HC Deb 17 June 1953 vol 516 cc944-6
2. Mr. R. Harris

asked the Minister of Civil Aviation if he will give orders to the management of London Airport that the loudspeakers in the public enclosure at London Airport are to be used as little as possible, that music and singing are to cease altogether, that the number of announcements is to be reduced to a minimum and that the volume be toned down to a level at which it will not cause a nuisance to local residents.

The Parliamentary Secretary to the Ministry of Civil Aviation (Mr. John Profumo)

Arrangements have already been made for the noise from loudspeakers in the public enclosure at London Airport to be kept at a level which should not cause a nuisance to the local residents. In these circumstances, I would not propose to change the purposes for which the equipment is used.

Mr. Beswick

Is not the Parliamentary Secretary aware that there is a Consultative Committee which is supposed to consider these matters? Can he say whether this matter has been brought before it and whether it has discussed it?

Mr. Profumo

The hon. Gentleman knows the answer to that, because when he held my present office he went into this matter very carefully at that time, but whether he took the advice of the Consultative Committee or not I do not know. Since that time we have had only one representation made, and that was when we were testing equipment this year. I take it that everybody is now satisfied.

3. Mr. R. Harris

asked the Minister of Civil Aviation whether he can yet make public any reports on the efficiency of the acoustic walls at London Airport; whether he is satisfied with the results of the experiments; and what further steps are being taken to reduce or eliminate the noise of aircraft engines being serviced or run-up at night.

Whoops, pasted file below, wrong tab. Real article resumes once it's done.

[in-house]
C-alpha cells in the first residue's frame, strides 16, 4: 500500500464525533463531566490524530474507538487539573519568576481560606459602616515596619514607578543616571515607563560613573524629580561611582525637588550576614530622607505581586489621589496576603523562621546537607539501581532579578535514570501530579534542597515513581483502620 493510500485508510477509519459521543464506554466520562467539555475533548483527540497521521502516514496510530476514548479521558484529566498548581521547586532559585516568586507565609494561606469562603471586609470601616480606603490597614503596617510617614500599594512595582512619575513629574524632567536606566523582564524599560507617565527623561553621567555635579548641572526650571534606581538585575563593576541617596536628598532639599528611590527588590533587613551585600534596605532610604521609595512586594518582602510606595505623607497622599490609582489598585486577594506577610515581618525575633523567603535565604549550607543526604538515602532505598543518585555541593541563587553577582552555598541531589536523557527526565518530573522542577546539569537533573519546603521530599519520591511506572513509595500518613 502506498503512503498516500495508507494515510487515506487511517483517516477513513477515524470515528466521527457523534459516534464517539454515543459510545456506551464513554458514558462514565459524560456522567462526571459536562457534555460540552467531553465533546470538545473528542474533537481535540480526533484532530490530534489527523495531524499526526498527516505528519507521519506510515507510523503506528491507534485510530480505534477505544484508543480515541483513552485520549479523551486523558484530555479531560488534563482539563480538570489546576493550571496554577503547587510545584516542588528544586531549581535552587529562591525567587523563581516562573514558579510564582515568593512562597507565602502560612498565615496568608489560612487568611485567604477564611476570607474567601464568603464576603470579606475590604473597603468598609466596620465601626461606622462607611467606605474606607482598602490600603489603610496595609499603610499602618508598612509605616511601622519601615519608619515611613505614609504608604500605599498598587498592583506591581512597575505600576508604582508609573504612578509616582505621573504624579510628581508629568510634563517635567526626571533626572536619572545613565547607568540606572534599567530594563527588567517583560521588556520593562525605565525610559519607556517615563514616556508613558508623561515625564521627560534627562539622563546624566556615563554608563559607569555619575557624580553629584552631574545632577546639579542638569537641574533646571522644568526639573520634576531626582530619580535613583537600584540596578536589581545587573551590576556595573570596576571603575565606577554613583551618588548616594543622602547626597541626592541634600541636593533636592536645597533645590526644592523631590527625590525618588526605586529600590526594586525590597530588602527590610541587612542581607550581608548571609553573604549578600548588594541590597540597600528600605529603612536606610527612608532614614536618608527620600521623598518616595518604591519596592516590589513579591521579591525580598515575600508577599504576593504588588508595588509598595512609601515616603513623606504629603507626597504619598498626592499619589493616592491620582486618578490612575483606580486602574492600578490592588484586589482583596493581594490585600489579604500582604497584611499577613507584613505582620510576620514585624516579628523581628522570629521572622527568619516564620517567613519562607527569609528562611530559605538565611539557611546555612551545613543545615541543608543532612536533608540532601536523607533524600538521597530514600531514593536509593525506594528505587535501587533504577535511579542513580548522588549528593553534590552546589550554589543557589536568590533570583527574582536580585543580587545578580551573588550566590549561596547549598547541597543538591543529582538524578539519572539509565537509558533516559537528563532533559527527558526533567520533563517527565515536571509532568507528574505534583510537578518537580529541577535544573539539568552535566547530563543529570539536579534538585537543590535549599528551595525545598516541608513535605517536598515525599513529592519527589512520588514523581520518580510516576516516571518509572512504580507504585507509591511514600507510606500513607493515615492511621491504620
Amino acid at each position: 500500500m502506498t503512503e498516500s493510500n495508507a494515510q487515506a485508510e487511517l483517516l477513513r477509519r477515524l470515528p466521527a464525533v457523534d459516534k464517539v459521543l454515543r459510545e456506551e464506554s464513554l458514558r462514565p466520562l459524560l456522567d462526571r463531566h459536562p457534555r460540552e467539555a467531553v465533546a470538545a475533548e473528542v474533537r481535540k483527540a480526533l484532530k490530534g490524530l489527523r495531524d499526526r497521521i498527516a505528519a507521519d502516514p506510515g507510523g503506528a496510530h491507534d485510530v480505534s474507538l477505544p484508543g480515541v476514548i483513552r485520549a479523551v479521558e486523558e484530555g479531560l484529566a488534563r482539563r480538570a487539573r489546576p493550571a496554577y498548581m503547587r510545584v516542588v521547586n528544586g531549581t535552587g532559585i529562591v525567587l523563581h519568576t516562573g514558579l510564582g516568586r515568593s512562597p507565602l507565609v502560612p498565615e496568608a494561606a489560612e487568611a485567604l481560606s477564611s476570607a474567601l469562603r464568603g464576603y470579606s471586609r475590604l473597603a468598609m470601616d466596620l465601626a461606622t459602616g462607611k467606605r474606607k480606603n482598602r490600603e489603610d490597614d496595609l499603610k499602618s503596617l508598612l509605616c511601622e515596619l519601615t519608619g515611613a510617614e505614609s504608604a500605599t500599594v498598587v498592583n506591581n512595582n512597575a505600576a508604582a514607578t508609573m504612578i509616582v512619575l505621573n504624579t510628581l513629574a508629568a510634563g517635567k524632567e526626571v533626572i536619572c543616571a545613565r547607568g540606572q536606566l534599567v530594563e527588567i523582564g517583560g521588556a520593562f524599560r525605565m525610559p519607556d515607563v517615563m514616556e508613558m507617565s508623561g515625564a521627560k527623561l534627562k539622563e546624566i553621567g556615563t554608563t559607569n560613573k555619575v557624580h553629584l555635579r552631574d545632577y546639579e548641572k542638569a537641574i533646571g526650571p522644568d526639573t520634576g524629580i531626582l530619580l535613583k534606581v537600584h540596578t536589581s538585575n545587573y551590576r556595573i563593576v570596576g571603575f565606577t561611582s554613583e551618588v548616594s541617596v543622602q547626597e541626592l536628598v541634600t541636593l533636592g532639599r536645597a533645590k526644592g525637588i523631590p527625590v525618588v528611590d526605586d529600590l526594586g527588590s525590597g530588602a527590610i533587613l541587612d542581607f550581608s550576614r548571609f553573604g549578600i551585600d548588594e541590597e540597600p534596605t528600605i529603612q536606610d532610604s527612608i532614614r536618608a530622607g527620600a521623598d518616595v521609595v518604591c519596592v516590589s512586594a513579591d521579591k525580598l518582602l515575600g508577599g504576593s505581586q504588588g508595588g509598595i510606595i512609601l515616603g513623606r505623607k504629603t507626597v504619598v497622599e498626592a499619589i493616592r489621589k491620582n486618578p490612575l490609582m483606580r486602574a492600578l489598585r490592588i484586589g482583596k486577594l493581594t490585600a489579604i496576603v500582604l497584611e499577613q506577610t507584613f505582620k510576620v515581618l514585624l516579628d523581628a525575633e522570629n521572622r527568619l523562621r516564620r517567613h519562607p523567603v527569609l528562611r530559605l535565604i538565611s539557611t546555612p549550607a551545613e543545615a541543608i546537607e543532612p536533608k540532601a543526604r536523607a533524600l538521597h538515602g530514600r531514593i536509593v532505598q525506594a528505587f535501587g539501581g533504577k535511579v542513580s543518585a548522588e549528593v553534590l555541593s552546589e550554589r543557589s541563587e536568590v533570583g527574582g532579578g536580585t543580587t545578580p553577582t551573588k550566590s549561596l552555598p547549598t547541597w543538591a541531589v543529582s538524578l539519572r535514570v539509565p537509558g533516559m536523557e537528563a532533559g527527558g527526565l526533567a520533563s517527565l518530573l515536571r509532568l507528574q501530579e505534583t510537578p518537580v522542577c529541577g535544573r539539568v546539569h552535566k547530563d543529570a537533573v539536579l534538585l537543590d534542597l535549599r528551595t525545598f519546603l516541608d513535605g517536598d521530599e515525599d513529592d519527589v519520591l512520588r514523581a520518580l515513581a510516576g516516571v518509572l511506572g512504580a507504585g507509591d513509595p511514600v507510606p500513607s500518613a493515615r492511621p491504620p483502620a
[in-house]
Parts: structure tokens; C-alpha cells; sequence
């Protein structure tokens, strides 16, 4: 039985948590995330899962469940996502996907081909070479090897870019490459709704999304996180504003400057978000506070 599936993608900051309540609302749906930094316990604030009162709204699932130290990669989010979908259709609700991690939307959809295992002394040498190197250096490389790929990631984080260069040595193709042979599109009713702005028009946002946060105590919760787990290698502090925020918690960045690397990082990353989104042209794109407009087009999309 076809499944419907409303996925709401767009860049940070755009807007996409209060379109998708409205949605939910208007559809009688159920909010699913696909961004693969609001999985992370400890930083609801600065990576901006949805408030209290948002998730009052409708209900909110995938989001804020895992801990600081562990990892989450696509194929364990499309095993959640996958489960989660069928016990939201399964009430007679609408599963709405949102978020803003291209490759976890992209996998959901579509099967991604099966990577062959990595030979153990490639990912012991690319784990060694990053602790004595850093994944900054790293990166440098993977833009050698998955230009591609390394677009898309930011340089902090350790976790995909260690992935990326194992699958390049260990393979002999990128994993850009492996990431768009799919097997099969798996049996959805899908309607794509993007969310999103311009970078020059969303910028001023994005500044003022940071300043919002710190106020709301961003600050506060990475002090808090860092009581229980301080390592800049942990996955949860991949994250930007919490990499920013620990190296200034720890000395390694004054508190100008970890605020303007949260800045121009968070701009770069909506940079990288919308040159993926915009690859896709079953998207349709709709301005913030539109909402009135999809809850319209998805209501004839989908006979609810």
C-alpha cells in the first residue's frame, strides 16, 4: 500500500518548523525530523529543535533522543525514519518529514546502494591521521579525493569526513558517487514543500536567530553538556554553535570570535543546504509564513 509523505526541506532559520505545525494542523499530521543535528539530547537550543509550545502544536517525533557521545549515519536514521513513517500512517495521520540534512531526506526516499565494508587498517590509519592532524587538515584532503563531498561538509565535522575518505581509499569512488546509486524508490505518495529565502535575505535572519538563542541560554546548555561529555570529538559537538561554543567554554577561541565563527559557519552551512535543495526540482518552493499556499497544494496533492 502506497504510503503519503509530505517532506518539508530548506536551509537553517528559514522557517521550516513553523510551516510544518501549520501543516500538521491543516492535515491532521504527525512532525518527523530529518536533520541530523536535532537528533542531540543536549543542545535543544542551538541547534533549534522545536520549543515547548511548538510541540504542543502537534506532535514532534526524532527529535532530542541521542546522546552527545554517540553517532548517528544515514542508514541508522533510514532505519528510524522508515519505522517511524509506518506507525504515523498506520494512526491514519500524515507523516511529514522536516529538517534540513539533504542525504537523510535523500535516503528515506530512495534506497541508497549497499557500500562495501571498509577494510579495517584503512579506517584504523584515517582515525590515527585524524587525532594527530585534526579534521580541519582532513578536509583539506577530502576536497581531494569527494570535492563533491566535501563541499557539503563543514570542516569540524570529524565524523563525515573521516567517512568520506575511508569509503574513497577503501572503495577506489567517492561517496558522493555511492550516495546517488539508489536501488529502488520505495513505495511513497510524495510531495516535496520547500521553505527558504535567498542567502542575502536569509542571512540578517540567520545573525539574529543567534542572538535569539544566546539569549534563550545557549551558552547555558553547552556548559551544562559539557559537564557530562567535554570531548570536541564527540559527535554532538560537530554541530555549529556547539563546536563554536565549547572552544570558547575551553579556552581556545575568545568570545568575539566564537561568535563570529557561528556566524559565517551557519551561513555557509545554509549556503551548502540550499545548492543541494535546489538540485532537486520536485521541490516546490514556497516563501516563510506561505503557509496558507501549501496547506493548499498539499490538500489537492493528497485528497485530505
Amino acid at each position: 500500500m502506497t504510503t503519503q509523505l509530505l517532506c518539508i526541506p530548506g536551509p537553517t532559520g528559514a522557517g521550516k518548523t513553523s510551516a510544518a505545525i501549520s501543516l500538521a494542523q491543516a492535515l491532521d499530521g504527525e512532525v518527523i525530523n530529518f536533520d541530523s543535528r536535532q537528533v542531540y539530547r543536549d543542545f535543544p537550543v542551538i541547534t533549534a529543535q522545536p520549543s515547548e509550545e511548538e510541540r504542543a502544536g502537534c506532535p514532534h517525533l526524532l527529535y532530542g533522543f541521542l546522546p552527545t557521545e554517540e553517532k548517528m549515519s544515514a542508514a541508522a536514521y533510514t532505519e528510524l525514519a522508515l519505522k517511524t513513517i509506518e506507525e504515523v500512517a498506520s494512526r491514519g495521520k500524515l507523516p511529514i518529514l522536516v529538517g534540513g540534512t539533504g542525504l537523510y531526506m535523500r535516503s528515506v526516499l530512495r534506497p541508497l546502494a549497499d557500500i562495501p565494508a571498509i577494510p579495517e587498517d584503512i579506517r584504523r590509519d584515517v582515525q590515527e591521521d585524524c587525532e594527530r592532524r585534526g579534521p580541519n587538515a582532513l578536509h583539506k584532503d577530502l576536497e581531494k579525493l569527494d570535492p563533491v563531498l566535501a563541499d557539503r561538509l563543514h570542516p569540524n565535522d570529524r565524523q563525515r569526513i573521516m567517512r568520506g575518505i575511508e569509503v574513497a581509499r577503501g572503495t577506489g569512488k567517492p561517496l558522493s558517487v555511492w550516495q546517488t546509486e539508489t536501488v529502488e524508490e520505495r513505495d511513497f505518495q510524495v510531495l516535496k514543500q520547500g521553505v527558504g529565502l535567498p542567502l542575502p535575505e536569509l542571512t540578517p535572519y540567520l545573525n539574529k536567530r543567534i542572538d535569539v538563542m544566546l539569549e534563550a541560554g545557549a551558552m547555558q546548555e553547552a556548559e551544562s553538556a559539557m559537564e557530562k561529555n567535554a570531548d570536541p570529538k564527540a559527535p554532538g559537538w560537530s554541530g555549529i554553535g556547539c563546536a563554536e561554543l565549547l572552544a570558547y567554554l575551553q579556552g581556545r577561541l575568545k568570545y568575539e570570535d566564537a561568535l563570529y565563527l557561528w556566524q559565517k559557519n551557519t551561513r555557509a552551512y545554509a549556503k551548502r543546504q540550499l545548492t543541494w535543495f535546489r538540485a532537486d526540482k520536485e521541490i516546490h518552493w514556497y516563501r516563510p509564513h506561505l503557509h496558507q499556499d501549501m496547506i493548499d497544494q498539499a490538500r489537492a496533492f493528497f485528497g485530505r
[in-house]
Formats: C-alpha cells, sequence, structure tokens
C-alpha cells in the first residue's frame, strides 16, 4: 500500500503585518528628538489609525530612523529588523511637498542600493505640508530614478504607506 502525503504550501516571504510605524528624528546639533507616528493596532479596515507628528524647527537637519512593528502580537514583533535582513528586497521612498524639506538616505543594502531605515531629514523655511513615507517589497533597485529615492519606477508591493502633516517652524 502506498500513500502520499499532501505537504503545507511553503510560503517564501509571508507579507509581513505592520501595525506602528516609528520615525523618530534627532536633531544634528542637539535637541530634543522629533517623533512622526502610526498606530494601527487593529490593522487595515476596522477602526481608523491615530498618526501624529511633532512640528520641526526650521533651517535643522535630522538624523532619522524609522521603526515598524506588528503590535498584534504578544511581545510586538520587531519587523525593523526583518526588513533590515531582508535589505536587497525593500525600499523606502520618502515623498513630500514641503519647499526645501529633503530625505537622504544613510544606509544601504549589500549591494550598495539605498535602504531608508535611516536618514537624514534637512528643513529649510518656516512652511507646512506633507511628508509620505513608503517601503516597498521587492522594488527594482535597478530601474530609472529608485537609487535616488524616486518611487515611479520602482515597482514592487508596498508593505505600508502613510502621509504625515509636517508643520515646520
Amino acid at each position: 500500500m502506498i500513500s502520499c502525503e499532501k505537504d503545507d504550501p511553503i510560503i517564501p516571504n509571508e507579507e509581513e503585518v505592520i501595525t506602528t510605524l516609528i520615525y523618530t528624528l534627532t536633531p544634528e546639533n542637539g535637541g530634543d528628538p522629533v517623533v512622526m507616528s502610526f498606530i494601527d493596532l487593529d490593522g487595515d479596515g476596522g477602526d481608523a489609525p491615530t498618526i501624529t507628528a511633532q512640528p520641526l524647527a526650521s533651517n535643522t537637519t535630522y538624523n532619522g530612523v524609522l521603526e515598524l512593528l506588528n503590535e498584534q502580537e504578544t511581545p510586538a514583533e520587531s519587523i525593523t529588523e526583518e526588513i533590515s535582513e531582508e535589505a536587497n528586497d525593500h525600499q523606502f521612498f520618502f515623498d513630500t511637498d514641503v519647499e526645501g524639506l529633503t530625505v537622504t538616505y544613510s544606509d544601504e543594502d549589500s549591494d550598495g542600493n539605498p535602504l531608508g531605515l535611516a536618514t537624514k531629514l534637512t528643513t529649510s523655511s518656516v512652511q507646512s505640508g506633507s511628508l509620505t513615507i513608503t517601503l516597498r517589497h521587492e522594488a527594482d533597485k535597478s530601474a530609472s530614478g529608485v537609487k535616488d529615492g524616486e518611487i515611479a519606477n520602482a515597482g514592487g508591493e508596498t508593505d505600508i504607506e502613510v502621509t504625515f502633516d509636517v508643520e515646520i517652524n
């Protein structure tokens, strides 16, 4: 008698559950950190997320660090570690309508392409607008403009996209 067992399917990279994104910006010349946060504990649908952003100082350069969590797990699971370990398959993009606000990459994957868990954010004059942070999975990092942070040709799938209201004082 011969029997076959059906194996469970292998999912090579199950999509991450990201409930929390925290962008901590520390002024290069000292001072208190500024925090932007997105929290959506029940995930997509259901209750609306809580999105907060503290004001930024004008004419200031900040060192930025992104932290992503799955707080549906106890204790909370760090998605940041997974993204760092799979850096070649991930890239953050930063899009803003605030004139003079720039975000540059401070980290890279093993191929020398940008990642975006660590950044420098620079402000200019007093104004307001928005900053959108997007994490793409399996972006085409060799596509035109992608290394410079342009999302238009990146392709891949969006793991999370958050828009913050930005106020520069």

Mr. Profumo

So far, we have been able to experiment only with light aircraft, and the results have been promising, but it is early to form a clear conclusion. We shall be experimenting with larger and noisier aircraft in the near future. In the meantime, all operators at London Airport have been requested, and have willingly agreed, not to run aircraft engines at night without urgent operational need.

4. Mr. R. Harris

asked the Minister of Civil Aviation if he will take immediate steps to stop pleasure aircraft from operating from London Airport in view of the inconvenience caused to local residents by the additional noise, which is particularly aggravating on Sundays.

Mr. Profumo

All possible steps have been taken to ensure that pleasure flights do not pass unnecessarily over populated areas near London Airport, and these arrangements will continue. Pleasure (lying is one of the most popular attractions among visitors at the Airport, and I could not agree to it being stopped altogether.

Mr. Harris

Will the Minister bear in mind that to have pleasure aircraft flying from London Airport is simply adding insult to injury to a neighbourhood which has suffered very severely from loss of amenity because of the very large aircraft which fly to and from London Airport? Would it not be possible for pleasure flying to be done from aerodromes in the country nowhere near built-up areas?

Mr. Profumo

I very much sympathise with my hon. Friend in the difficulties which his constituents have in regard to noise and disturbance from London Airport, but the point is that there is pleasure flying from other aerodromes as well. Here, we have a public enclosure, and this is one of the most pleasurable things for people who go into that enclosure. In addition, it encourages air-mindedness. and makes a useful contribution towards the cost of operating the airport. I cannot add anything to the answer I have given.

Mr. Beresford Craddock

Will my hon. Friend consider this matter again, because the noise which is caused day and night to my constituents by London Airport is simply appalling? Why cannot he go there occasionally and listen to it, when I am sure he would agree with the views expressed by my hon. Friend and myself?

Mr. Profumo

It is not because I have not been there a great deal. I am well aware of the difficulties at London Airport, but my right hon. Friend is responsible for the whole field of civil aviation. If there have been any difficulties which cause problems to local residents from the point of view of pleasure flying, I will gladly look into any particular case, but I am not in a position to say that I can stop pleasure flying altogether.